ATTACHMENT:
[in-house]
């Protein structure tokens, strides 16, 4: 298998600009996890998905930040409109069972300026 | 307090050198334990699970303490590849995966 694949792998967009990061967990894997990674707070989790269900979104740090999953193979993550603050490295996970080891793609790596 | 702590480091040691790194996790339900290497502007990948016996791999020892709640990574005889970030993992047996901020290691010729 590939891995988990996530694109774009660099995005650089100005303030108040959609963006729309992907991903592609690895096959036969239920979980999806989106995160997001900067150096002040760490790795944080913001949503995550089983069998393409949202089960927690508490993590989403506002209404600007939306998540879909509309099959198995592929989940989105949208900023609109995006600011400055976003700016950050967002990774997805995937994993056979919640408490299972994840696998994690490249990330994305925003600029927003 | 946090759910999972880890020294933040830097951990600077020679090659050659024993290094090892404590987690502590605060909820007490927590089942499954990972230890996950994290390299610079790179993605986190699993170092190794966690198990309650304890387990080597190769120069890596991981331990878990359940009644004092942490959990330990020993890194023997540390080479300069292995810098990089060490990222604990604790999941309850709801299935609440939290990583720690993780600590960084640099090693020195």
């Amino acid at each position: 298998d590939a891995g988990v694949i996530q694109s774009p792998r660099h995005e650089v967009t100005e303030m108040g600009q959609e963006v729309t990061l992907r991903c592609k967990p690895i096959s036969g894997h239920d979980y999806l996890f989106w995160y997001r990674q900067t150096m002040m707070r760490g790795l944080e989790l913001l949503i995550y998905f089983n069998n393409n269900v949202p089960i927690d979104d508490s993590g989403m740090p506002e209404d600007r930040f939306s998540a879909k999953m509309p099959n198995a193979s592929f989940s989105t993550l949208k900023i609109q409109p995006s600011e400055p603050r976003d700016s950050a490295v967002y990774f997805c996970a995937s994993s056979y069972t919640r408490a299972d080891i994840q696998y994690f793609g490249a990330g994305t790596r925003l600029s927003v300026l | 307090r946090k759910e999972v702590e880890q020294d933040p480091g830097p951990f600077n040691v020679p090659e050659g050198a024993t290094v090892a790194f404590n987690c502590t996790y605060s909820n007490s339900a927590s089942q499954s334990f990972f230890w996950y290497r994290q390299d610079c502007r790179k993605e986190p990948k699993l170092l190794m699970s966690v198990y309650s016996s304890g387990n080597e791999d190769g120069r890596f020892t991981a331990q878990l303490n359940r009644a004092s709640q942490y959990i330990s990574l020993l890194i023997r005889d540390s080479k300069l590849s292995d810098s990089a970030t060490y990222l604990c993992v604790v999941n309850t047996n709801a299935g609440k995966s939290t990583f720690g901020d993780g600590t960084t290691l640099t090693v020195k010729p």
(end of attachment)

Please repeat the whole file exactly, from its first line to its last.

[in-house]
């Protein structure tokens, strides 16, 4: 298998600009996890998905930040409109069972300026 | 307090050198334990699970303490590849995966 694949792998967009990061967990894997990674707070989790269900979104740090999953193979993550603050490295996970080891793609790596 | 702590480091040691790194996790339900290497502007990948016996791999020892709640990574005889970030993992047996901020290691010729 590939891995988990996530694109774009660099995005650089100005303030108040959609963006729309992907991903592609690895096959036969239920979980999806989106995160997001900067150096002040760490790795944080913001949503995550089983069998393409949202089960927690508490993590989403506002209404600007939306998540879909509309099959198995592929989940989105949208900023609109995006600011400055976003700016950050967002990774997805995937994993056979919640408490299972994840696998994690490249990330994305925003600029927003 | 946090759910999972880890020294933040830097951990600077020679090659050659024993290094090892404590987690502590605060909820007490927590089942499954990972230890996950994290390299610079790179993605986190699993170092190794966690198990309650304890387990080597190769120069890596991981331990878990359940009644004092942490959990330990020993890194023997540390080479300069292995810098990089060490990222604990604790999941309850709801299935609440939290990583720690993780600590960084640099090693020195």
């Amino acid at each position: 298998d590939a891995g988990v694949i996530q694109s774009p792998r660099h995005e650089v967009t100005e303030m108040g600009q959609e963006v729309t990061l992907r991903c592609k967990p690895i096959s036969g894997h239920d979980y999806l996890f989106w995160y997001r990674q900067t150096m002040m707070r760490g790795l944080e989790l913001l949503i995550y998905f089983n069998n393409n269900v949202p089960i927690d979104d508490s993590g989403m740090p506002e209404d600007r930040f939306s998540a879909k999953m509309p099959n198995a193979s592929f989940s989105t993550l949208k900023i609109q409109p995006s600011e400055p603050r976003d700016s950050a490295v967002y990774f997805c996970a995937s994993s056979y069972t919640r408490a299972d080891i994840q696998y994690f793609g490249a990330g994305t790596r925003l600029s927003v300026l | 307090r946090k759910e999972v702590e880890q020294d933040p480091g830097p951990f600077n040691v020679p090659e050659g050198a024993t290094v090892a790194f404590n987690c502590t996790y605060s909820n007490s339900a927590s089942q499954s334990f990972f230890w996950y290497r994290q390299d610079c502007r790179k993605e986190p990948k699993l170092l190794m699970s966690v198990y309650s016996s304890g387990n080597e791999d190769g120069r890596f020892t991981a331990q878990l303490n359940r009644a004092s709640q942490y959990i330990s990574l020993l890194i023997r005889d540390s080479k300069l590849s292995d810098s990089a970030t060490y990222l604990c993992v604790v999941n309850t047996n709801a299935g609440k995966s939290t990583f720690g901020d993780g600590t960084t290691l640099t090693v020195k010729p």